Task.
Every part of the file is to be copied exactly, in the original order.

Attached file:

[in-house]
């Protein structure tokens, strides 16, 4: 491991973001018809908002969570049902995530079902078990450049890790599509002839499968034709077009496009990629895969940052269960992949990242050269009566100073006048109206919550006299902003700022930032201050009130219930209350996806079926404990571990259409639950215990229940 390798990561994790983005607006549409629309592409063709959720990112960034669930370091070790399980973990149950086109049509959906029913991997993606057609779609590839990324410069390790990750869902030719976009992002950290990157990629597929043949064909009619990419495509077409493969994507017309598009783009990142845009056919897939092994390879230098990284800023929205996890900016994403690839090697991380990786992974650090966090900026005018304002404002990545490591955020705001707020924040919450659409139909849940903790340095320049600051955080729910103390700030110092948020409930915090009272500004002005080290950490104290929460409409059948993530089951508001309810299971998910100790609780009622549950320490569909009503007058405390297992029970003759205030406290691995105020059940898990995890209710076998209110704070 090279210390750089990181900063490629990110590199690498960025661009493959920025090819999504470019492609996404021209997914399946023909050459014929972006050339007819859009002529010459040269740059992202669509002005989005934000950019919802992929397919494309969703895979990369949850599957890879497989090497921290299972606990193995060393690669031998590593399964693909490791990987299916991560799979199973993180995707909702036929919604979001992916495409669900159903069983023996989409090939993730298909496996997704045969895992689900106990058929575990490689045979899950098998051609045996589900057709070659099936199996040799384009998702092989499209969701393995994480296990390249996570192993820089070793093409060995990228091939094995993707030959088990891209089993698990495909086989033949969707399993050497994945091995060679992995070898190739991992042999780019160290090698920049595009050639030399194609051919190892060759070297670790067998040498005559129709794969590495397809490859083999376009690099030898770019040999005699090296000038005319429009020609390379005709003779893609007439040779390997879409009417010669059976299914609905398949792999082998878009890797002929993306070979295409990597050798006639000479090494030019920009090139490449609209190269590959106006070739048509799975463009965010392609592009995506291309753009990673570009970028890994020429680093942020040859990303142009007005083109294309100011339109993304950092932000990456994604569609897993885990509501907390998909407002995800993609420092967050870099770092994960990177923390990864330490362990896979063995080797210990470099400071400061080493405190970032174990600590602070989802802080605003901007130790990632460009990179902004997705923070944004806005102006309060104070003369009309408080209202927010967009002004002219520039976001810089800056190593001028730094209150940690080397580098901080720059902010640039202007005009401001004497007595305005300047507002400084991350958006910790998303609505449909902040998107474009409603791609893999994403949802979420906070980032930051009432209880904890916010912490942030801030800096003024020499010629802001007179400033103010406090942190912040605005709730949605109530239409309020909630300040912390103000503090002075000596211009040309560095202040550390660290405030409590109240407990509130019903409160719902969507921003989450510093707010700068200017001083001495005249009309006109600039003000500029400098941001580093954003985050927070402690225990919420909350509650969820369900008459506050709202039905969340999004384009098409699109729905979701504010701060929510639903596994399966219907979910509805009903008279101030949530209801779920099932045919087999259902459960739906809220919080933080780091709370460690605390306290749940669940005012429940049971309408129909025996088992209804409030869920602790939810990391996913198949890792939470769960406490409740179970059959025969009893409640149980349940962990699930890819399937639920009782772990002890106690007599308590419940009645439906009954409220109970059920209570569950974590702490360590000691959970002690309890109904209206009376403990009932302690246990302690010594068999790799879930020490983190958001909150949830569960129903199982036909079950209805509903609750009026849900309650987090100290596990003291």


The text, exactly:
[in-house]
């Protein structure tokens, strides 16, 4: 491991973001018809908002969570049902995530079902078990450049890790599509002839499968034709077009496009990629895969940052269960992949990242050269009566100073006048109206919550006299902003700022930032201050009130219930209350996806079926404990571990259409639950215990229940 390798990561994790983005607006549409629309592409063709959720990112960034669930370091070790399980973990149950086109049509959906029913991997993606057609779609590839990324410069390790990750869902030719976009992002950290990157990629597929043949064909009619990419495509077409493969994507017309598009783009990142845009056919897939092994390879230098990284800023929205996890900016994403690839090697991380990786992974650090966090900026005018304002404002990545490591955020705001707020924040919450659409139909849940903790340095320049600051955080729910103390700030110092948020409930915090009272500004002005080290950490104290929460409409059948993530089951508001309810299971998910100790609780009622549950320490569909009503007058405390297992029970003759205030406290691995105020059940898990995890209710076998209110704070 090279210390750089990181900063490629990110590199690498960025661009493959920025090819999504470019492609996404021209997914399946023909050459014929972006050339007819859009002529010459040269740059992202669509002005989005934000950019919802992929397919494309969703895979990369949850599957890879497989090497921290299972606990193995060393690669031998590593399964693909490791990987299916991560799979199973993180995707909702036929919604979001992916495409669900159903069983023996989409090939993730298909496996997704045969895992689900106990058929575990490689045979899950098998051609045996589900057709070659099936199996040799384009998702092989499209969701393995994480296990390249996570192993820089070793093409060995990228091939094995993707030959088990891209089993698990495909086989033949969707399993050497994945091995060679992995070898190739991992042999780019160290090698920049595009050639030399194609051919190892060759070297670790067998040498005559129709794969590495397809490859083999376009690099030898770019040999005699090296000038005319429009020609390379005709003779893609007439040779390997879409009417010669059976299914609905398949792999082998878009890797002929993306070979295409990597050798006639000479090494030019920009090139490449609209190269590959106006070739048509799975463009965010392609592009995506291309753009990673570009970028890994020429680093942020040859990303142009007005083109294309100011339109993304950092932000990456994604569609897993885990509501907390998909407002995800993609420092967050870099770092994960990177923390990864330490362990896979063995080797210990470099400071400061080493405190970032174990600590602070989802802080605003901007130790990632460009990179902004997705923070944004806005102006309060104070003369009309408080209202927010967009002004002219520039976001810089800056190593001028730094209150940690080397580098901080720059902010640039202007005009401001004497007595305005300047507002400084991350958006910790998303609505449909902040998107474009409603791609893999994403949802979420906070980032930051009432209880904890916010912490942030801030800096003024020499010629802001007179400033103010406090942190912040605005709730949605109530239409309020909630300040912390103000503090002075000596211009040309560095202040550390660290405030409590109240407990509130019903409160719902969507921003989450510093707010700068200017001083001495005249009309006109600039003000500029400098941001580093954003985050927070402690225990919420909350509650969820369900008459506050709202039905969340999004384009098409699109729905979701504010701060929510639903596994399966219907979910509805009903008279101030949530209801779920099932045919087999259902459960739906809220919080933080780091709370460690605390306290749940669940005012429940049971309408129909025996088992209804409030869920602790939810990391996913198949890792939470769960406490409740179970059959025969009893409640149980349940962990699930890819399937639920009782772990002890106690007599308590419940009645439906009954409220109970059920209570569950974590702490360590000691959970002690309890109904209206009376403990009932302690246990302690010594068999790799879930020490983190958001909150949830569960129903199982036909079950209805509903609750009026849900309650987090100290596990003291």